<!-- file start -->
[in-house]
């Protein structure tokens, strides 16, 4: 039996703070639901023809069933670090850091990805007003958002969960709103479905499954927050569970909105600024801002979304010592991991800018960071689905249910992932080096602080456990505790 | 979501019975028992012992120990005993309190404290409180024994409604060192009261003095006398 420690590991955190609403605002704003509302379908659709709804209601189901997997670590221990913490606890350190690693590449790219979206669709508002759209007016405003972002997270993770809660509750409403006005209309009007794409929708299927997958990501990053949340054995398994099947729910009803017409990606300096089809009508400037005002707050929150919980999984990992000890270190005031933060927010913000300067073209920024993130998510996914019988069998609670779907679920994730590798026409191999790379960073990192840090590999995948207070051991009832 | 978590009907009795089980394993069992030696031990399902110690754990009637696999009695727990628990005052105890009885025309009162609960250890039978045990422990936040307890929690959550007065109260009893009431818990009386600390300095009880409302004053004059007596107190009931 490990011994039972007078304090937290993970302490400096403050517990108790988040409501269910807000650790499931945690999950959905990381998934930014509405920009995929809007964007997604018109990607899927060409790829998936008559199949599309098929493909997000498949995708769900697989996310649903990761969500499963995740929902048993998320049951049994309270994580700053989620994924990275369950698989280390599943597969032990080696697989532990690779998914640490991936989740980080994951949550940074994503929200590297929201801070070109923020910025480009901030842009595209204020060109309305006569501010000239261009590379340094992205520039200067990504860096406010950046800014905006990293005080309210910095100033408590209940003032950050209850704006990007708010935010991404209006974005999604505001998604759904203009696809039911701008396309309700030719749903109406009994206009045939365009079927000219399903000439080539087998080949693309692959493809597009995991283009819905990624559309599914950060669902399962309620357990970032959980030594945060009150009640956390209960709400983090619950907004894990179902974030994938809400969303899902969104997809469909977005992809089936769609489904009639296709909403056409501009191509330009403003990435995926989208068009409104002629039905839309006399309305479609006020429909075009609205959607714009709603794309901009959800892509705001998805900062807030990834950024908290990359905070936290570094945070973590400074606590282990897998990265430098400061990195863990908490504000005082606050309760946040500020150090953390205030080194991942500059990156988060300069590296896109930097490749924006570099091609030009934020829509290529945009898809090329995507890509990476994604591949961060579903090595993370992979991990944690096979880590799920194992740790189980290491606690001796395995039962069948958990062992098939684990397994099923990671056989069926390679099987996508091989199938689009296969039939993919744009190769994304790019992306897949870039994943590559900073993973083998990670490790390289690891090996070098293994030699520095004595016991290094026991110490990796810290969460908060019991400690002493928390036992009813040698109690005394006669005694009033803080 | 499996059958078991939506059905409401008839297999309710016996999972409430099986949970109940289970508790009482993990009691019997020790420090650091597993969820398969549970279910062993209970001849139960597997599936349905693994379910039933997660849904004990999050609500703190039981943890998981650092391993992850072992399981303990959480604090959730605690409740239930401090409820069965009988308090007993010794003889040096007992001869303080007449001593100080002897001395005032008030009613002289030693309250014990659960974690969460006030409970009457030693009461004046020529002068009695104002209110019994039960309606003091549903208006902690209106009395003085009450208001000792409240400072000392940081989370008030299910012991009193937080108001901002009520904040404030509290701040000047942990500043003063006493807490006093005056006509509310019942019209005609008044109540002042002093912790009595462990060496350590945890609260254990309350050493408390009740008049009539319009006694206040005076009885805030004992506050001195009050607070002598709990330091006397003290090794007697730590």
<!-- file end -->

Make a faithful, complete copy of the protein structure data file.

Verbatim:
[in-house]
């Protein structure tokens, strides 16, 4: 039996703070639901023809069933670090850091990805007003958002969960709103479905499954927050569970909105600024801002979304010592991991800018960071689905249910992932080096602080456990505790 | 979501019975028992012992120990005993309190404290409180024994409604060192009261003095006398 420690590991955190609403605002704003509302379908659709709804209601189901997997670590221990913490606890350190690693590449790219979206669709508002759209007016405003972002997270993770809660509750409403006005209309009007794409929708299927997958990501990053949340054995398994099947729910009803017409990606300096089809009508400037005002707050929150919980999984990992000890270190005031933060927010913000300067073209920024993130998510996914019988069998609670779907679920994730590798026409191999790379960073990192840090590999995948207070051991009832 | 978590009907009795089980394993069992030696031990399902110690754990009637696999009695727990628990005052105890009885025309009162609960250890039978045990422990936040307890929690959550007065109260009893009431818990009386600390300095009880409302004053004059007596107190009931 490990011994039972007078304090937290993970302490400096403050517990108790988040409501269910807000650790499931945690999950959905990381998934930014509405920009995929809007964007997604018109990607899927060409790829998936008559199949599309098929493909997000498949995708769900697989996310649903990761969500499963995740929902048993998320049951049994309270994580700053989620994924990275369950698989280390599943597969032990080696697989532990690779998914640490991936989740980080994951949550940074994503929200590297929201801070070109923020910025480009901030842009595209204020060109309305006569501010000239261009590379340094992205520039200067990504860096406010950046800014905006990293005080309210910095100033408590209940003032950050209850704006990007708010935010991404209006974005999604505001998604759904203009696809039911701008396309309700030719749903109406009994206009045939365009079927000219399903000439080539087998080949693309692959493809597009995991283009819905990624559309599914950060669902399962309620357990970032959980030594945060009150009640956390209960709400983090619950907004894990179902974030994938809400969303899902969104997809469909977005992809089936769609489904009639296709909403056409501009191509330009403003990435995926989208068009409104002629039905839309006399309305479609006020429909075009609205959607714009709603794309901009959800892509705001998805900062807030990834950024908290990359905070936290570094945070973590400074606590282990897998990265430098400061990195863990908490504000005082606050309760946040500020150090953390205030080194991942500059990156988060300069590296896109930097490749924006570099091609030009934020829509290529945009898809090329995507890509990476994604591949961060579903090595993370992979991990944690096979880590799920194992740790189980290491606690001796395995039962069948958990062992098939684990397994099923990671056989069926390679099987996508091989199938689009296969039939993919744009190769994304790019992306897949870039994943590559900073993973083998990670490790390289690891090996070098293994030699520095004595016991290094026991110490990796810290969460908060019991400690002493928390036992009813040698109690005394006669005694009033803080 | 499996059958078991939506059905409401008839297999309710016996999972409430099986949970109940289970508790009482993990009691019997020790420090650091597993969820398969549970279910062993209970001849139960597997599936349905693994379910039933997660849904004990999050609500703190039981943890998981650092391993992850072992399981303990959480604090959730605690409740239930401090409820069965009988308090007993010794003889040096007992001869303080007449001593100080002897001395005032008030009613002289030693309250014990659960974690969460006030409970009457030693009461004046020529002068009695104002209110019994039960309606003091549903208006902690209106009395003085009450208001000792409240400072000392940081989370008030299910012991009193937080108001901002009520904040404030509290701040000047942990500043003063006493807490006093005056006509509310019942019209005609008044109540002042002093912790009595462990060496350590945890609260254990309350050493408390009740008049009539319009006694206040005076009885805030004992506050001195009050607070002598709990330091006397003290090794007697730590």